Japanese Prime Minister Shinzo Abe on Tuesday once again denied that he had discussed plans at an earlier date than previously admitted for a veterinary school to be opened in western Japan.
The Japanese leader's latest denial is central to a protracted cronyism scandal and comes as newly found internal documents were submitted to the Diet about the school that opened in April in Imabari city in Ehime Prefecture, a special deregulated zone in western Japan.
The newly opened school is run by Kotaro Kake, a close friend of Abe, with the newly found documents presented to the Diet a day earlier by the governor of Ehime Prefecture detailing a meeting between Abe and Kake on the school project taking place on Feb. 25, 2015.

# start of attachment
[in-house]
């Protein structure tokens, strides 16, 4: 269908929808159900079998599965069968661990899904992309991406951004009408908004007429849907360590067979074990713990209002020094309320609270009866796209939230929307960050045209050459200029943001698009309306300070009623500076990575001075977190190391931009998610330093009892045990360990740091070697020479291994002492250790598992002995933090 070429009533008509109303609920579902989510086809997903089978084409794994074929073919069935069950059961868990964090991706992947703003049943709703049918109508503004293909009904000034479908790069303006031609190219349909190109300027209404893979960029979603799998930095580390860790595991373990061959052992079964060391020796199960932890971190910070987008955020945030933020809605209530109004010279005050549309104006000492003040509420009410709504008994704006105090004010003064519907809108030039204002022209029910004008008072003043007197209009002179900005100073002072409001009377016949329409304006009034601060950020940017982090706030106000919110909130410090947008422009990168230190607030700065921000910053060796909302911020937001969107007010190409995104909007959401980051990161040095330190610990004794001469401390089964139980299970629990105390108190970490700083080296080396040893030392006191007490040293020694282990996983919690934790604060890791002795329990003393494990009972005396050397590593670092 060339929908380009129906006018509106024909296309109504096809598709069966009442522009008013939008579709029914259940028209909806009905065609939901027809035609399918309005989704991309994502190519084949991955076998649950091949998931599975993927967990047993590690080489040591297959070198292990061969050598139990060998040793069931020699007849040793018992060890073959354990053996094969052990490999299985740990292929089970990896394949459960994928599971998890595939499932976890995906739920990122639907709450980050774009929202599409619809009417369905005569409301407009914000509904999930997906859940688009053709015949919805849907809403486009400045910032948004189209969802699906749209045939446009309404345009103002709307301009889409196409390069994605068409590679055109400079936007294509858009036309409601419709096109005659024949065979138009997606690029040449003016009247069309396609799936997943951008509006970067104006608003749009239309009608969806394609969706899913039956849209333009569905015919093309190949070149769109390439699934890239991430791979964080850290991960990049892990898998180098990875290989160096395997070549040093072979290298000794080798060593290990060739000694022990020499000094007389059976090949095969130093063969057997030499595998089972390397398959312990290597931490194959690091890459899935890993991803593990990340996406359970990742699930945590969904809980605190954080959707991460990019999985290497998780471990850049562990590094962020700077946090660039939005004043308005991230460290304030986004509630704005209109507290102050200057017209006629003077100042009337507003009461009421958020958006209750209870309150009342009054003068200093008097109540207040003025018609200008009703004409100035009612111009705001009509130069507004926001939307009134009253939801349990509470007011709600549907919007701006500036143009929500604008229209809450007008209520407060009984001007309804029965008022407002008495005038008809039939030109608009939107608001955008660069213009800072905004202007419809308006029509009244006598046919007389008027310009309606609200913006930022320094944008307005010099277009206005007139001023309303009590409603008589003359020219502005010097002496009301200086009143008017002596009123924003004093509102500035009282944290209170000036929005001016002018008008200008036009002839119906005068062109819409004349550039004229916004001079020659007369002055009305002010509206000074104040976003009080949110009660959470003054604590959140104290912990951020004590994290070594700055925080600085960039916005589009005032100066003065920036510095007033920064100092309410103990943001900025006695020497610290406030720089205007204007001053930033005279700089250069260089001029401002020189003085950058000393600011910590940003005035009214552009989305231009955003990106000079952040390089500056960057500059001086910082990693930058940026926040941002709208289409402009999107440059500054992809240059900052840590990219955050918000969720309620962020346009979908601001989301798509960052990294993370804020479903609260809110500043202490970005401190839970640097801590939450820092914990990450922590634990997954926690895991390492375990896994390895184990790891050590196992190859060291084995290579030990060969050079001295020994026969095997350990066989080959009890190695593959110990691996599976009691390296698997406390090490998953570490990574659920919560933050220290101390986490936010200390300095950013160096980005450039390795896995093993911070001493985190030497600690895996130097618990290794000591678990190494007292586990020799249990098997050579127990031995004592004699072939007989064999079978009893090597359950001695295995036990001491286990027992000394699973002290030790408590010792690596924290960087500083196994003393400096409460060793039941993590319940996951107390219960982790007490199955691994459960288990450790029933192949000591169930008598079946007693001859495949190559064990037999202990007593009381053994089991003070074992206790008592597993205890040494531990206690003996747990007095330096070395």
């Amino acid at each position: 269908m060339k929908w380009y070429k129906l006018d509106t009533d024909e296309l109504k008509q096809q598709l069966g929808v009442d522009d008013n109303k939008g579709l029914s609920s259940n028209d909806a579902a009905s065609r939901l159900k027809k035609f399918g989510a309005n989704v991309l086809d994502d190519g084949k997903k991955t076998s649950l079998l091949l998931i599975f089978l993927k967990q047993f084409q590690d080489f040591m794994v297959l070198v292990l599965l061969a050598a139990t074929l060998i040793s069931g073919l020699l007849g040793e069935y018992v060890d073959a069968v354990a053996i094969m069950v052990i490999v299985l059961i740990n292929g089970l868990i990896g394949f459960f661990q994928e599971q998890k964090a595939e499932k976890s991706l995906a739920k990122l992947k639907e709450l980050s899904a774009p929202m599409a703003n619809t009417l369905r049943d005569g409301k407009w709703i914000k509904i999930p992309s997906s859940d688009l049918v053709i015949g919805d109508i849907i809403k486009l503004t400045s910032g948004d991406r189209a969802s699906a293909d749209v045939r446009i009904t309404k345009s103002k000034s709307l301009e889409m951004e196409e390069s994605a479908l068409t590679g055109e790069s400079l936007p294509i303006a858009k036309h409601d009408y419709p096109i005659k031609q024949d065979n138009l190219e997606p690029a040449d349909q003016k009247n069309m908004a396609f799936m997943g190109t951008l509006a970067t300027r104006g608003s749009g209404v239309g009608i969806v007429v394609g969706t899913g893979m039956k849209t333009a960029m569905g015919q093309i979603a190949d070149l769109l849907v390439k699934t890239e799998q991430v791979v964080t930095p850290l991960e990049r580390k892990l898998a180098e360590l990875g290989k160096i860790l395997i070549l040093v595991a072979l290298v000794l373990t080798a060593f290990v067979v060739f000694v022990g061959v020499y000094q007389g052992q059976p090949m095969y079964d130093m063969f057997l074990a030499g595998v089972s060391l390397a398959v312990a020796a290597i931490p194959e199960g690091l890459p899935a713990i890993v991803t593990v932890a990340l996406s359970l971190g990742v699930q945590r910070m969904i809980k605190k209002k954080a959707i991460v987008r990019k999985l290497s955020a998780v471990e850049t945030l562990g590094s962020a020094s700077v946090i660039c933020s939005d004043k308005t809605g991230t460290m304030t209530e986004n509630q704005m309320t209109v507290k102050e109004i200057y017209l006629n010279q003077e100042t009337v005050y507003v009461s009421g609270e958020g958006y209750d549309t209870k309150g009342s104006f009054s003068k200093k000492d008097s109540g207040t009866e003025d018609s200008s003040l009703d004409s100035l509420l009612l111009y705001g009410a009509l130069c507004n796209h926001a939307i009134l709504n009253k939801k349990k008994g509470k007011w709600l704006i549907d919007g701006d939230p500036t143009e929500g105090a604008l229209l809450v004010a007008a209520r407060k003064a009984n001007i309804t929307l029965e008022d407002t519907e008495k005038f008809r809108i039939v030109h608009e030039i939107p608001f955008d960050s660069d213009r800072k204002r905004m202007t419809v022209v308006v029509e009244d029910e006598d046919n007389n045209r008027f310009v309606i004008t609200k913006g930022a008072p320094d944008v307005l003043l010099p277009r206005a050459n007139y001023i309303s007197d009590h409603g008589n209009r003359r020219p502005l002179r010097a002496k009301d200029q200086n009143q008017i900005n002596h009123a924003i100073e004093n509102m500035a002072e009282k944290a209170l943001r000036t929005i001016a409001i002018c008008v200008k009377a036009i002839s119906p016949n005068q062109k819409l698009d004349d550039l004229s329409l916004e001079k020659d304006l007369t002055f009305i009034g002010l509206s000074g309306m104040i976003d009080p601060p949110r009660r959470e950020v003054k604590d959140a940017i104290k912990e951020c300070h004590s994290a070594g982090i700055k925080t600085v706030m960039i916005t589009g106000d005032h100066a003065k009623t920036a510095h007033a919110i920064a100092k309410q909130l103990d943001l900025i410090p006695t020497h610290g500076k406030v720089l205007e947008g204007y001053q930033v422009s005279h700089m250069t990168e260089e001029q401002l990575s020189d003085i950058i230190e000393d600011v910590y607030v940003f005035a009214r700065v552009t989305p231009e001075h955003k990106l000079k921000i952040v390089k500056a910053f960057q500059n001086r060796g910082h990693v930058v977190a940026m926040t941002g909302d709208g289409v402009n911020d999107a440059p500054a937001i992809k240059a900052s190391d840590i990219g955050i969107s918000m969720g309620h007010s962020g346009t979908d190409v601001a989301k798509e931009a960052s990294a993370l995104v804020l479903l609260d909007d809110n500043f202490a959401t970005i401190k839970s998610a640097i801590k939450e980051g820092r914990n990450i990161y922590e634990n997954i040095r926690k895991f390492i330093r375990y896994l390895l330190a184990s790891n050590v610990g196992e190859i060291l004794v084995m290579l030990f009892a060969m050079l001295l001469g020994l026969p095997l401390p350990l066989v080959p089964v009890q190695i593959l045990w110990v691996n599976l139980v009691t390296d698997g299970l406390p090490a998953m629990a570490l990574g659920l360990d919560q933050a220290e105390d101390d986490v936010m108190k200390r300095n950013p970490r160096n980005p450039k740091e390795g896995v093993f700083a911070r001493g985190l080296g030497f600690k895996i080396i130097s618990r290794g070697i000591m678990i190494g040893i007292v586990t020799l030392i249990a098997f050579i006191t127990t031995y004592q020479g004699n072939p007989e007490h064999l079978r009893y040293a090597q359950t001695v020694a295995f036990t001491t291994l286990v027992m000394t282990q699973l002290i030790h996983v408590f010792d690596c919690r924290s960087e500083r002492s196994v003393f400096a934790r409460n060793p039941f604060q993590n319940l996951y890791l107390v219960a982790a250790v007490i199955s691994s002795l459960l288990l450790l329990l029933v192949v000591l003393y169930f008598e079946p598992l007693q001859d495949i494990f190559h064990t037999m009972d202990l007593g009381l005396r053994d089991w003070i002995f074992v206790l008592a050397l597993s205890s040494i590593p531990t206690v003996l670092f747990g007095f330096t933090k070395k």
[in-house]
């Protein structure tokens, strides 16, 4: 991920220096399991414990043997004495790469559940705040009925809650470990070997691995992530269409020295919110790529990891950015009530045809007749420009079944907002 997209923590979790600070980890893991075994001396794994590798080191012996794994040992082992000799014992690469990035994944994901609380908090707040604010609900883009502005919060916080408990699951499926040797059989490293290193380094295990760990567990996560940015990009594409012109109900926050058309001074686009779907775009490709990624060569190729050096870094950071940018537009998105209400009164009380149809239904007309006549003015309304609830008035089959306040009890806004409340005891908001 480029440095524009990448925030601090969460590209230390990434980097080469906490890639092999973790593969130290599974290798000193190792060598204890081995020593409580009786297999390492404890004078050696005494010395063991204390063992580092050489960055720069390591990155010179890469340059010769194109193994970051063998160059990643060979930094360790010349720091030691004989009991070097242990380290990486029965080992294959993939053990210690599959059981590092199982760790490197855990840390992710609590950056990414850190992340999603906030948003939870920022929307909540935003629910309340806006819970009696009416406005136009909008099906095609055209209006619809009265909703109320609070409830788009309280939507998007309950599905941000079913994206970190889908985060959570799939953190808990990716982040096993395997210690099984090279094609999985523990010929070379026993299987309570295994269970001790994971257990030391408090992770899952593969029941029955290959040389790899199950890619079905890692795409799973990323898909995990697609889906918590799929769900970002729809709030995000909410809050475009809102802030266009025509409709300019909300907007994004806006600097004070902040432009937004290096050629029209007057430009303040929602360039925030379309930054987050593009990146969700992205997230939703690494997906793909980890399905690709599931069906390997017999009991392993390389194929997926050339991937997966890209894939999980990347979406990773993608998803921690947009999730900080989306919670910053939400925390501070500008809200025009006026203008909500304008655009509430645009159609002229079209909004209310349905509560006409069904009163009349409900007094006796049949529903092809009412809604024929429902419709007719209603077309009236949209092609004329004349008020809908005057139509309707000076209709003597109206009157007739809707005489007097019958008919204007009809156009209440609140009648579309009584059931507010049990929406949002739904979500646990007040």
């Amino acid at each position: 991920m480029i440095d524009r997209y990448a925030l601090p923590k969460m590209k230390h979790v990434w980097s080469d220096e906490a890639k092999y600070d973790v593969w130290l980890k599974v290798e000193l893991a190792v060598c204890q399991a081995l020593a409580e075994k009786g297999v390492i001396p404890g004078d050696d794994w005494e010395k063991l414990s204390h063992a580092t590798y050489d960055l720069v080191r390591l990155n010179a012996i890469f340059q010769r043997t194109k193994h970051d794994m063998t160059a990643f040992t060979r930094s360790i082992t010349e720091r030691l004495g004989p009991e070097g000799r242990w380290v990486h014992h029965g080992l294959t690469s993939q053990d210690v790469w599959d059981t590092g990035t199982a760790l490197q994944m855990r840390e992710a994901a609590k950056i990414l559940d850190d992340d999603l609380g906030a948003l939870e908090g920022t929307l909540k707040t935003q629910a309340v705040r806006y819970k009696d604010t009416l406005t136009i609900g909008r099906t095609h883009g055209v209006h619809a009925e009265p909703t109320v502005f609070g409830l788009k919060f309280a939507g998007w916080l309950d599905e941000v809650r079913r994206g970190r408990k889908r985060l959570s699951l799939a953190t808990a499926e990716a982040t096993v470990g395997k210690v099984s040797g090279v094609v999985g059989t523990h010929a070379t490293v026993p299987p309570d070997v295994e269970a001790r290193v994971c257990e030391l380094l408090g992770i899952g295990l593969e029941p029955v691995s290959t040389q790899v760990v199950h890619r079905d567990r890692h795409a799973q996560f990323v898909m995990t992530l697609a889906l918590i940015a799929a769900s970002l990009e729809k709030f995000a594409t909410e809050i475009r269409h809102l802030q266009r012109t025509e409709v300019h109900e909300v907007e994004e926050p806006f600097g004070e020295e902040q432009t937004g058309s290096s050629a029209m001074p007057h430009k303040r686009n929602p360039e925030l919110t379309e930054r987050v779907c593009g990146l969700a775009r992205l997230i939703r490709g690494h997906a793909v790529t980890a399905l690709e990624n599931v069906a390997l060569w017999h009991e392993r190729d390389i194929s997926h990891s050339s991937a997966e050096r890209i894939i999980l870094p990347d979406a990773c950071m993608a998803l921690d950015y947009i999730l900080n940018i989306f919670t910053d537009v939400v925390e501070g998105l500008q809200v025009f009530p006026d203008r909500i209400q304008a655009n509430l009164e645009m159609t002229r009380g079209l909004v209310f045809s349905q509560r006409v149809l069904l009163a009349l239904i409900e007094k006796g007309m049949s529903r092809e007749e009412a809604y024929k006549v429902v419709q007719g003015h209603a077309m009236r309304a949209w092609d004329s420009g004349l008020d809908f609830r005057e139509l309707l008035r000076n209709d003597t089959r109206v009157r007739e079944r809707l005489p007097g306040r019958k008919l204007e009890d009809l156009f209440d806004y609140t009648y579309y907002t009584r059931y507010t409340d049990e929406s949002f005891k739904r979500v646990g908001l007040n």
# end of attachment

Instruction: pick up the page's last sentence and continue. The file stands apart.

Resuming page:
Abe had previously maintained that he came to know of the project on Jan. 20, 2017, when the project was approved by a government economic panel.
"The prime minister's office records were checked yesterday, just to be sure," Abe was quoted as telling a press briefing on the matter.
Abe, however, maintained that no proof of a meeting between himself and Kake was found.
The Japanese leader has found himself in hot water regarding multiple cronyism scandals, with opposition parties now demanding that the scandal be covered by both houses of the Diet as Abe's latest denial has raised doubts about the credibility of his latest and previous statements.